Virtual reality in the military. - Dr. Tenda
The military adopted VR a long time ago, long before it was available in the commercial market. VR wouldn't be as advanced today if billions of dollars hadn't been invested from the start. The military also funded the development of the first VR headset. Today, the number of VR projects for the military is growing and is expected to generate a respectable $1.4 billion in revenue by 2025. Currently, the military uses VR in all three major areas: ground forces, Air Force and Navy, for flight and battlefield simulation, medical training, vehicle simulation and virtual training camps, and the military has recently adopted VR technology to analyze military exercises and battlefield locations.
1 VR training
About 5% of warrior deaths occur during training. The ability to flip these negative statistics and provide maximum security has given the military a warm welcome to implement VR for training programs. Unlike augmented reality (AR), VR is not suitable for frontline use. However, because it can completely simulate the actual situation, surrounding environment and conditions, its training potential is higher. VR has the advantage of improving soldiers' combat skills without any risk to their lives, and it is cheaper than any real life military operation.
The types of VR military training are: 1. Immersive training -- helping trainees overcome all the stresses (claustrophobia) of parachute jumps, fighter jets, submarines and tanks; 2. 2. Situational Awareness -- In extreme environments (jungle, Arctic, desert missions), navigation and training becomes more realistic with the advent of wireless and mobile VR systems with the ability to move freely. These virtual boot camps typically include: a head-mounted display with an activity tracker, a special weight-bearing vest with batteries and a wireless PC, a body movement tracker; Training weapons are equal in size, weight and shape to real military armor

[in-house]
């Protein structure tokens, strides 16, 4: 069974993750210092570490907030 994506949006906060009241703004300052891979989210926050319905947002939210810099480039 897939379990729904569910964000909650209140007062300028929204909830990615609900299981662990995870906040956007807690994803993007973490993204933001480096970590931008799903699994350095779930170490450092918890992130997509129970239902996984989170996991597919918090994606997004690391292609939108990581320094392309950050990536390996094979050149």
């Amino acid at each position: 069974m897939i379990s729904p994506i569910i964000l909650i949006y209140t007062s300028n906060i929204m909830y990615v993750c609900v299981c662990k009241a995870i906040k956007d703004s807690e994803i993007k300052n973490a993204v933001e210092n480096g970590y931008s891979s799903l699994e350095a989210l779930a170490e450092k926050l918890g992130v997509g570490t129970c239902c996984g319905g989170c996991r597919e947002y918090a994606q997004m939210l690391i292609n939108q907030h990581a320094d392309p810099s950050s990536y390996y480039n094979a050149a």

In addition, new advanced technologies such as VR haptic feedback kits are also being developed. The next area of use is medical training, which aims to enable military medical teams to work quickly and professionally in dangerous situations.
Figure 1 VR military training
2 VR Simulator
Pilots can use VR simulators to study simulated environments, including dangerous scenarios with realistic conditions that might occur in a real flight, without putting themselves or the aircraft at risk. Few vendors of virtual military simulators (such as OTR) create complete hardware/software sets to replicate the cockpit, controls, and dynamic characteristics of a particular aircraft in order to improve cockpit familiarity and skill retention.
Future Combat System (FCS) -- is the main type of VR simulation, primarily applied to ground vehicles, mortar vehicles, reconnaissance or infantry carriers, and even tanks or armored vehicles. VR environments recreate different weather conditions and conduct training navigation in unknown locations.